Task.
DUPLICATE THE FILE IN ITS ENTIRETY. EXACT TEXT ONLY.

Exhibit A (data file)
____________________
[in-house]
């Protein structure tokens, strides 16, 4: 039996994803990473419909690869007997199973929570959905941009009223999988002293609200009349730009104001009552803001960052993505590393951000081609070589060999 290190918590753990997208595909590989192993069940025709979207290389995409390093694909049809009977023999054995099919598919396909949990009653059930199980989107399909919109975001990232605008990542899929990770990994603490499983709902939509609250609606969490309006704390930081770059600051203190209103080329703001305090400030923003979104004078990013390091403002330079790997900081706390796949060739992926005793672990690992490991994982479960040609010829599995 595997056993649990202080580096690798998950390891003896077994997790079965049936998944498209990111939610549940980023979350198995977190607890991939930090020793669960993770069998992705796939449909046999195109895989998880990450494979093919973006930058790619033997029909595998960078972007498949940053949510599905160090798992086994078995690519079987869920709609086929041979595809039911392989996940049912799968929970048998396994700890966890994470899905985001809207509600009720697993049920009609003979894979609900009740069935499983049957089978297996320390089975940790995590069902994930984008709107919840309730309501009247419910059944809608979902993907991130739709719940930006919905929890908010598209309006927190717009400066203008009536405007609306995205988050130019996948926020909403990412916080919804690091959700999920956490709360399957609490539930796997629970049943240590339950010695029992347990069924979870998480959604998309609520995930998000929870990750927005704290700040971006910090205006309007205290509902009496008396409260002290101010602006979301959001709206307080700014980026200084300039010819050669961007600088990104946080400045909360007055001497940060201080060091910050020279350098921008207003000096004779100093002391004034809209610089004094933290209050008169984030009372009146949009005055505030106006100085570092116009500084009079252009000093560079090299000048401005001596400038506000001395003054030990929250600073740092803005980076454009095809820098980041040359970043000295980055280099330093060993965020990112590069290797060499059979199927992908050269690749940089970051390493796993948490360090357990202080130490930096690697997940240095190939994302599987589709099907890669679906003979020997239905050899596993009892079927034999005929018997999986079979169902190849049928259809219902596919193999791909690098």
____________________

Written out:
[in-house]
């Protein structure tokens, strides 16, 4: 039996994803990473419909690869007997199973929570959905941009009223999988002293609200009349730009104001009552803001960052993505590393951000081609070589060999 290190918590753990997208595909590989192993069940025709979207290389995409390093694909049809009977023999054995099919598919396909949990009653059930199980989107399909919109975001990232605008990542899929990770990994603490499983709902939509609250609606969490309006704390930081770059600051203190209103080329703001305090400030923003979104004078990013390091403002330079790997900081706390796949060739992926005793672990690992490991994982479960040609010829599995 595997056993649990202080580096690798998950390891003896077994997790079965049936998944498209990111939610549940980023979350198995977190607890991939930090020793669960993770069998992705796939449909046999195109895989998880990450494979093919973006930058790619033997029909595998960078972007498949940053949510599905160090798992086994078995690519079987869920709609086929041979595809039911392989996940049912799968929970048998396994700890966890994470899905985001809207509600009720697993049920009609003979894979609900009740069935499983049957089978297996320390089975940790995590069902994930984008709107919840309730309501009247419910059944809608979902993907991130739709719940930006919905929890908010598209309006927190717009400066203008009536405007609306995205988050130019996948926020909403990412916080919804690091959700999920956490709360399957609490539930796997629970049943240590339950010695029992347990069924979870998480959604998309609520995930998000929870990750927005704290700040971006910090205006309007205290509902009496008396409260002290101010602006979301959001709206307080700014980026200084300039010819050669961007600088990104946080400045909360007055001497940060201080060091910050020279350098921008207003000096004779100093002391004034809209610089004094933290209050008169984030009372009146949009005055505030106006100085570092116009500084009079252009000093560079090299000048401005001596400038506000001395003054030990929250600073740092803005980076454009095809820098980041040359970043000295980055280099330093060993965020990112590069290797060499059979199927992908050269690749940089970051390493796993948490360090357990202080130490930096690697997940240095190939994302599987589709099907890669679906003979020997239905050899596993009892079927034999005929018997999986079979169902190849049928259809219902596919193999791909690098």